IPCC Recommend Immediate Change To Body-Worn Camera Position

The current position of body-worn cameras on firearms officers is "unfit-for-purpose" and an alternative mounting system should be introduced at the earliest opportunity, an Independent Police Complaints Commission (IPCC) review has found.

The IPCC has made the recommendation following a review of body-worn cameras (aka, body-worn video or BWV) by armed officers of the Metropolitan Police Service (MPS). The review was carried out as part of an investigation into the non-fatal shooting of Nathaniel Brophy, 34, in south Clapham on Friday 21 August.

IPCC investigators obtained and analysed footage from cameras worn by some officers during the incident.

In a letter to MPS Commissioner Bernard Hogan-Howe, IPCC Commissioner Jennifer Izekor raised concerns about the technical positioning of the cameras on officers' bodies and how this impacts on the visual quality of footage available to the IPCC investigator in this case.

The IPCC also noted that while Authorised Firearms Officers (AFOs) are routinely equipped with BWV, Specialist Firearms Officers (SFOs) are not. The IPCC has recommended that when they are deployed to overt armed response incidents, like the south Clapham shooting, they should be equipped with cameras at the earliest opportunity.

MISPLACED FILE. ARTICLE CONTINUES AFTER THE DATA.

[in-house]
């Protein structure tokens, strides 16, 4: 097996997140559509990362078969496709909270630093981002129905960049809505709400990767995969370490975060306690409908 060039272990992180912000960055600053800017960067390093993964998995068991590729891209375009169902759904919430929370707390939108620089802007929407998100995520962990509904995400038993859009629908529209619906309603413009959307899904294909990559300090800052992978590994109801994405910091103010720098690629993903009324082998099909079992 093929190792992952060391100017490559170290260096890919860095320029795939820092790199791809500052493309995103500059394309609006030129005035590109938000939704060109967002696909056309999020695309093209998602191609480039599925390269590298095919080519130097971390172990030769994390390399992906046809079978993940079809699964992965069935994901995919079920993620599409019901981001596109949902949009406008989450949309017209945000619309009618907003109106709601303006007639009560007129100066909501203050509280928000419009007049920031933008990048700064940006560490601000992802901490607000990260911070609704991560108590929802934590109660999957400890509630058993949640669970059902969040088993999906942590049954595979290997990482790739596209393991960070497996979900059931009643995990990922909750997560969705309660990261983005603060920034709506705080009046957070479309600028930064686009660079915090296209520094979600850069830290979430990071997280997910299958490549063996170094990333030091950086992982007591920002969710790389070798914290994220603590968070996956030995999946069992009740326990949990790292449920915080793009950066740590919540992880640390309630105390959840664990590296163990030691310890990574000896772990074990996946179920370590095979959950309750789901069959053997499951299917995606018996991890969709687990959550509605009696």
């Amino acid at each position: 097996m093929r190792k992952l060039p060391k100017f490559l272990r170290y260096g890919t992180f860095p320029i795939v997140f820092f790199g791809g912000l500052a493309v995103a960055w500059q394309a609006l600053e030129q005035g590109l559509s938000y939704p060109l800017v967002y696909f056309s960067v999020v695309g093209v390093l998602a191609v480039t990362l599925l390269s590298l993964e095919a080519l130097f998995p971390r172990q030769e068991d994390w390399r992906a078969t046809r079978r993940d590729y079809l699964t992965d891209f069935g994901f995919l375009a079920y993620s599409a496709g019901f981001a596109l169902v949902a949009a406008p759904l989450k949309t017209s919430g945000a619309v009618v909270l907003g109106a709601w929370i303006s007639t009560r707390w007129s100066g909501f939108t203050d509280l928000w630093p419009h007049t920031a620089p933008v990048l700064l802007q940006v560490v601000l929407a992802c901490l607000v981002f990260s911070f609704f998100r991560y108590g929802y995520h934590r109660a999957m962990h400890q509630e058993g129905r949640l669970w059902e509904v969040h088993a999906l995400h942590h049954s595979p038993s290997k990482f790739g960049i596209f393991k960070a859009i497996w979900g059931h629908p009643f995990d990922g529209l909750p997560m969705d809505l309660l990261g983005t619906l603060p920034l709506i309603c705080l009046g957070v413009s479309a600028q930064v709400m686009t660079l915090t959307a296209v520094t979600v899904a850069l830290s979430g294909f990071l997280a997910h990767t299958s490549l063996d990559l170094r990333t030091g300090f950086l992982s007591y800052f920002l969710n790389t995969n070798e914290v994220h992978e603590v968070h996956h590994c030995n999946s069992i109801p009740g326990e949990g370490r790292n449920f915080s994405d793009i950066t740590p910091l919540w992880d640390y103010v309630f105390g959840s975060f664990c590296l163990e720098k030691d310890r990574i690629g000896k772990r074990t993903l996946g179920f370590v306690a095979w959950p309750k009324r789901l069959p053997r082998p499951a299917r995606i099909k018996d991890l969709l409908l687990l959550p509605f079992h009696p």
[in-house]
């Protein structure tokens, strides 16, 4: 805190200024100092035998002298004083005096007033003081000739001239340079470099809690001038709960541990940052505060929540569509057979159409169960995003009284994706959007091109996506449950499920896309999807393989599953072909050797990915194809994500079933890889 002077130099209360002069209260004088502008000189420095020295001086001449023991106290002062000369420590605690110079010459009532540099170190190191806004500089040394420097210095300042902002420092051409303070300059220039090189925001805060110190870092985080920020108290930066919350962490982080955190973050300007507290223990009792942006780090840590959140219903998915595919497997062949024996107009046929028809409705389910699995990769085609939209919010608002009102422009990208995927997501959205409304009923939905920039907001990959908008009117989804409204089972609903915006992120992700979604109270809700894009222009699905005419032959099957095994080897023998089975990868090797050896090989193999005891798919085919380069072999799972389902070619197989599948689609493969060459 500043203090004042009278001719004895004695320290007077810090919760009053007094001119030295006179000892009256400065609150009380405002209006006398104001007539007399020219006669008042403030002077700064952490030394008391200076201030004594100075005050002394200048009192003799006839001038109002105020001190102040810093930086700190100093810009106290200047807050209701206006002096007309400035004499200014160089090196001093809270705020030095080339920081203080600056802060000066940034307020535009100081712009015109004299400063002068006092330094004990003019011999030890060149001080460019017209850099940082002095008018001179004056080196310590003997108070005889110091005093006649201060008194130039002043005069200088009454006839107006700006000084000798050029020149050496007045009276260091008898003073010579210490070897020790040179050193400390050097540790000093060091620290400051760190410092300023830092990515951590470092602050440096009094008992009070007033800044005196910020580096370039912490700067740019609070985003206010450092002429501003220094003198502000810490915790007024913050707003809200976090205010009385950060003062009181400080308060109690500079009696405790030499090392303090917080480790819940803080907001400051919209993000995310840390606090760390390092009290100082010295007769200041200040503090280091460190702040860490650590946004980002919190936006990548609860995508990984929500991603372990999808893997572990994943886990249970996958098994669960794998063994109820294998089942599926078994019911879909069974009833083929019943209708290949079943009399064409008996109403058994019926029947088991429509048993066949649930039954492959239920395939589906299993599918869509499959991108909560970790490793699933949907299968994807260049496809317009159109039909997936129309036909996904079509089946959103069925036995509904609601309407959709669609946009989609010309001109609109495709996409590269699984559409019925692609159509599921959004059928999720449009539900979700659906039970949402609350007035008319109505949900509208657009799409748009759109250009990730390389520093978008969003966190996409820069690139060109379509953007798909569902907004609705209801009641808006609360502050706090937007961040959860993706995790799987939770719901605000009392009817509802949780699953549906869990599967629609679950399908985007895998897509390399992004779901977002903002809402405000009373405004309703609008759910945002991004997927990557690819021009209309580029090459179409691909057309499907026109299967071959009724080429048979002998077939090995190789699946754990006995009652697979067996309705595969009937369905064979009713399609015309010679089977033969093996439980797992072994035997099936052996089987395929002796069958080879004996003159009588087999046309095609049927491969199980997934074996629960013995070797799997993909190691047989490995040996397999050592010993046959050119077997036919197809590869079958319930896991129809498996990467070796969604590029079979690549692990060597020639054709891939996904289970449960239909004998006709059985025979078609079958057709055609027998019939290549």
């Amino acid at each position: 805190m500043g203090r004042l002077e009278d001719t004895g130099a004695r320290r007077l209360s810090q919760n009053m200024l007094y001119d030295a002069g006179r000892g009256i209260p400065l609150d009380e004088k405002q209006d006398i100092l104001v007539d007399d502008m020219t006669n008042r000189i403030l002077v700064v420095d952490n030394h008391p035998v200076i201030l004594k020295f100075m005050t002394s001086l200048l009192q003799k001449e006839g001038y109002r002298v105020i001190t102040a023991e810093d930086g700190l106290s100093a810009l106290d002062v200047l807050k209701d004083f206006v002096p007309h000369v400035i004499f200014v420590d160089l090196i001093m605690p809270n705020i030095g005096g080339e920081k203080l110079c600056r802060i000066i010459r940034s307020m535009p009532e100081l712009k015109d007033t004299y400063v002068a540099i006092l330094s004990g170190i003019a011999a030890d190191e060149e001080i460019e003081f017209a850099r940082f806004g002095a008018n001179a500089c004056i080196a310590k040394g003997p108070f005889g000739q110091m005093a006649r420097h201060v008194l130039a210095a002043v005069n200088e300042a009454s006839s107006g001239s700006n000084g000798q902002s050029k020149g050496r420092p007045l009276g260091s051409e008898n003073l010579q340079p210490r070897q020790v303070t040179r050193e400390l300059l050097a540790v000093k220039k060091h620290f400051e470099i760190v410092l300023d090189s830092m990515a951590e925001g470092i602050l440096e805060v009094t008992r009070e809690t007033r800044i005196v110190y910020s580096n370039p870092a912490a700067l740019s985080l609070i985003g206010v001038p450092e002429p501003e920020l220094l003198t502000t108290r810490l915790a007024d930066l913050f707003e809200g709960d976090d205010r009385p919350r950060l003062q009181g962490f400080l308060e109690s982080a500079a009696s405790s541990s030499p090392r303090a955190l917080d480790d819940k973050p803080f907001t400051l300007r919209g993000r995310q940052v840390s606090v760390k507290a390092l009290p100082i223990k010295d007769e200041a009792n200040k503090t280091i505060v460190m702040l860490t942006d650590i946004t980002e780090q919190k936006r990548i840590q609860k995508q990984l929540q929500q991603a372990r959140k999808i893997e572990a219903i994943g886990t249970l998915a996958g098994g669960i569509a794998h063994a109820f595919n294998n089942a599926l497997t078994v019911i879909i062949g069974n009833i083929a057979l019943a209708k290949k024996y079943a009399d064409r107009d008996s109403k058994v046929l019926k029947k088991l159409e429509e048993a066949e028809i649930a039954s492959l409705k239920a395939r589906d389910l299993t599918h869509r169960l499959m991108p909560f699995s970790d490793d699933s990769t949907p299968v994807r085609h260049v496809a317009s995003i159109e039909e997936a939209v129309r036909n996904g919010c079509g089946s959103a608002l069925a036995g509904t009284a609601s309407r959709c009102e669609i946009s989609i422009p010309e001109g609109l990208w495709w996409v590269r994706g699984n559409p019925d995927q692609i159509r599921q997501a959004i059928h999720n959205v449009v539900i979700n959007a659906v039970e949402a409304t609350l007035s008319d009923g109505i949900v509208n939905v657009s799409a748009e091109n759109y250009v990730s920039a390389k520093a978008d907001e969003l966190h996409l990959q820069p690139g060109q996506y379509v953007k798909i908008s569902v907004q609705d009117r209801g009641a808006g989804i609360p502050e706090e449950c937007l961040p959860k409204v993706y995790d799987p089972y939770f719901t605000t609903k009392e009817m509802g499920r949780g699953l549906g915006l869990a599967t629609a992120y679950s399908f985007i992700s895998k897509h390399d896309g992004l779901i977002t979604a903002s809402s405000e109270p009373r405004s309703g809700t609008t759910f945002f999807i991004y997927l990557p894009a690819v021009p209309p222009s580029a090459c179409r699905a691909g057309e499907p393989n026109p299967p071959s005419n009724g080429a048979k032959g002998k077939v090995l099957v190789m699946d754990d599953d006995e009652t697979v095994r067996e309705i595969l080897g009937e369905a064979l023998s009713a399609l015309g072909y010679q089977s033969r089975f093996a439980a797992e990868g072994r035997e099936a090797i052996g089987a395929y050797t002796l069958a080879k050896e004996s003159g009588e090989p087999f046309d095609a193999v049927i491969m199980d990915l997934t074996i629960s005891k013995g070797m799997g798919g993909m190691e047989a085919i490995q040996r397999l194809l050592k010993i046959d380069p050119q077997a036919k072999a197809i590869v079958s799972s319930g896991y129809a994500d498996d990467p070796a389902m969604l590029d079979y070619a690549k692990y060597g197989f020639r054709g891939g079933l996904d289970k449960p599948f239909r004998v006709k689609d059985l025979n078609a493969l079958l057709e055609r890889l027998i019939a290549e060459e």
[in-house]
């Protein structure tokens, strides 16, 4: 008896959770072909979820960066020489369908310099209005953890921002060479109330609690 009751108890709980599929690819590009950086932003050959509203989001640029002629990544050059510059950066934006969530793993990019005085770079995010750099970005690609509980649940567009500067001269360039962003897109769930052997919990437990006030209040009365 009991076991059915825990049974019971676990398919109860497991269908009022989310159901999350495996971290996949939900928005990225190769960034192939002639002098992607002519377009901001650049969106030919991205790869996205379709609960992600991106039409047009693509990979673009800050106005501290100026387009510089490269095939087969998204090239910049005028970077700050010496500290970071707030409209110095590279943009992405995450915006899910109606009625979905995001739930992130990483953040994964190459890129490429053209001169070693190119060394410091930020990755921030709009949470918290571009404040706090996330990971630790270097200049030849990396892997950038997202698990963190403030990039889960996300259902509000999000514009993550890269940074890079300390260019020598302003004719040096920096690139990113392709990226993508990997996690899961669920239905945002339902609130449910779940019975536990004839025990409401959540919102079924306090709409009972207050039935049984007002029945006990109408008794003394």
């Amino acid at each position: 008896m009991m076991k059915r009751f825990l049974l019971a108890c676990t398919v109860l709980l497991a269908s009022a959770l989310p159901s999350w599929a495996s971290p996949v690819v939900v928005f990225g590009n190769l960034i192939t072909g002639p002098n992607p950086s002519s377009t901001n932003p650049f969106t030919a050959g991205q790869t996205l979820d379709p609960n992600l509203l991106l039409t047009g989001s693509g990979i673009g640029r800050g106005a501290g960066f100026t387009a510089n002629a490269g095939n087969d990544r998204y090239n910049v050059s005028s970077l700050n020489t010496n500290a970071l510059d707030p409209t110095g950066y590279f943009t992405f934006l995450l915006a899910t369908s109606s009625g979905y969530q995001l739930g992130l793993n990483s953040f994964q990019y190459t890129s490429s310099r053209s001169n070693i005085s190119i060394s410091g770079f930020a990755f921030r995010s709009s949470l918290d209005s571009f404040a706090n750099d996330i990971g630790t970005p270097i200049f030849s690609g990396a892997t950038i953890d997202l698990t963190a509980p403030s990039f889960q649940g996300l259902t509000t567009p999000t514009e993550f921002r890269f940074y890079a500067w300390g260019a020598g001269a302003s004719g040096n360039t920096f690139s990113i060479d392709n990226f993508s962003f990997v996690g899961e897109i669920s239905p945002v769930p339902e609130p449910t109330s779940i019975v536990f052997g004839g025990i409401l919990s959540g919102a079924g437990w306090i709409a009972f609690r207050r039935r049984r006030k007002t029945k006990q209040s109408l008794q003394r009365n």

Similar issues regarding the positioning of BWV were identified in the fatal shooting of James Fox in Enfield, however further video footage has been available in that instance.

The non-police firearm recovered from the south Clapham scene has also now been tested and has been confirmed as a gas-canister powered ball-bearing, or BB, gun. The firearm was loaded and resembled a handgun.

IPCC Commissioner Jennifer Izekor said: "Body-worn video has the potential to reassure communities about the actions of police officers but this is fundamentally undermined in firearms incidents when the cameras can't capture critical moments due to no fault of the officers wearing them.

"The IPCC is aware that there are ongoing discussions about this but it is important that these are resolved as quickly as possible to offer communities the reassurance they need from the rollout of BWV and ensure that these provide valuable evidence in IPCC investigations."


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